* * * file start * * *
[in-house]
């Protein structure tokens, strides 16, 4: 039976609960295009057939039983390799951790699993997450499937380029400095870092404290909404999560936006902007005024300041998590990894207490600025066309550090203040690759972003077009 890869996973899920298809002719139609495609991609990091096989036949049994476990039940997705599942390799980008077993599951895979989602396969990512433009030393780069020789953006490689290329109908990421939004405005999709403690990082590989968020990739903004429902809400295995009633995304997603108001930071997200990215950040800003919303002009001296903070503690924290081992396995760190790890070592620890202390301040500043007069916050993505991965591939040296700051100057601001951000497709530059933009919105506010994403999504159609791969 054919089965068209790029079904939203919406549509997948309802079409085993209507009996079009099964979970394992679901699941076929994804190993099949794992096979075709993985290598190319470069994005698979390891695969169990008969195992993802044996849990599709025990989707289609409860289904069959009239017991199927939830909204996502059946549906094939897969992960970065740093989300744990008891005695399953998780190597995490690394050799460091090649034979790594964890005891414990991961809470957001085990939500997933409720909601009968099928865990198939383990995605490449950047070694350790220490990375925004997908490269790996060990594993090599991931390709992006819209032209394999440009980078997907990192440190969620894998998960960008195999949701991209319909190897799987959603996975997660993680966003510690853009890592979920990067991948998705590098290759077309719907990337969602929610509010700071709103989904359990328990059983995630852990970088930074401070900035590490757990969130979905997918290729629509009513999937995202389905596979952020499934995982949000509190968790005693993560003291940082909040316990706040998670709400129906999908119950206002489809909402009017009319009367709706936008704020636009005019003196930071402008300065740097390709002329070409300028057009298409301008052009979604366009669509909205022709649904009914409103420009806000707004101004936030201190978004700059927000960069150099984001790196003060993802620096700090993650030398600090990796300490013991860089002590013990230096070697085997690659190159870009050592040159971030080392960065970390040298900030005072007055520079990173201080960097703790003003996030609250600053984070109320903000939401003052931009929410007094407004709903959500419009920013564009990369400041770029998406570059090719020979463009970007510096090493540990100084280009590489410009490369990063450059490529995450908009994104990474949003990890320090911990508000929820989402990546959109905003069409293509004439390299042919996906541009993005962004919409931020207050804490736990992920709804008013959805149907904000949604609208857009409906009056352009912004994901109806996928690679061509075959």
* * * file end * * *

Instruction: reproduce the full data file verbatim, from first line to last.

[in-house]
């Protein structure tokens, strides 16, 4: 039976609960295009057939039983390799951790699993997450499937380029400095870092404290909404999560936006902007005024300041998590990894207490600025066309550090203040690759972003077009 890869996973899920298809002719139609495609991609990091096989036949049994476990039940997705599942390799980008077993599951895979989602396969990512433009030393780069020789953006490689290329109908990421939004405005999709403690990082590989968020990739903004429902809400295995009633995304997603108001930071997200990215950040800003919303002009001296903070503690924290081992396995760190790890070592620890202390301040500043007069916050993505991965591939040296700051100057601001951000497709530059933009919105506010994403999504159609791969 054919089965068209790029079904939203919406549509997948309802079409085993209507009996079009099964979970394992679901699941076929994804190993099949794992096979075709993985290598190319470069994005698979390891695969169990008969195992993802044996849990599709025990989707289609409860289904069959009239017991199927939830909204996502059946549906094939897969992960970065740093989300744990008891005695399953998780190597995490690394050799460091090649034979790594964890005891414990991961809470957001085990939500997933409720909601009968099928865990198939383990995605490449950047070694350790220490990375925004997908490269790996060990594993090599991931390709992006819209032209394999440009980078997907990192440190969620894998998960960008195999949701991209319909190897799987959603996975997660993680966003510690853009890592979920990067991948998705590098290759077309719907990337969602929610509010700071709103989904359990328990059983995630852990970088930074401070900035590490757990969130979905997918290729629509009513999937995202389905596979952020499934995982949000509190968790005693993560003291940082909040316990706040998670709400129906999908119950206002489809909402009017009319009367709706936008704020636009005019003196930071402008300065740097390709002329070409300028057009298409301008052009979604366009669509909205022709649904009914409103420009806000707004101004936030201190978004700059927000960069150099984001790196003060993802620096700090993650030398600090990796300490013991860089002590013990230096070697085997690659190159870009050592040159971030080392960065970390040298900030005072007055520079990173201080960097703790003003996030609250600053984070109320903000939401003052931009929410007094407004709903959500419009920013564009990369400041770029998406570059090719020979463009970007510096090493540990100084280009590489410009490369990063450059490529995450908009994104990474949003990890320090911990508000929820989402990546959109905003069409293509004439390299042919996906541009993005962004919409931020207050804490736990992920709804008013959805149907904000949604609208857009409906009056352009912004994901109806996928690679061509075959």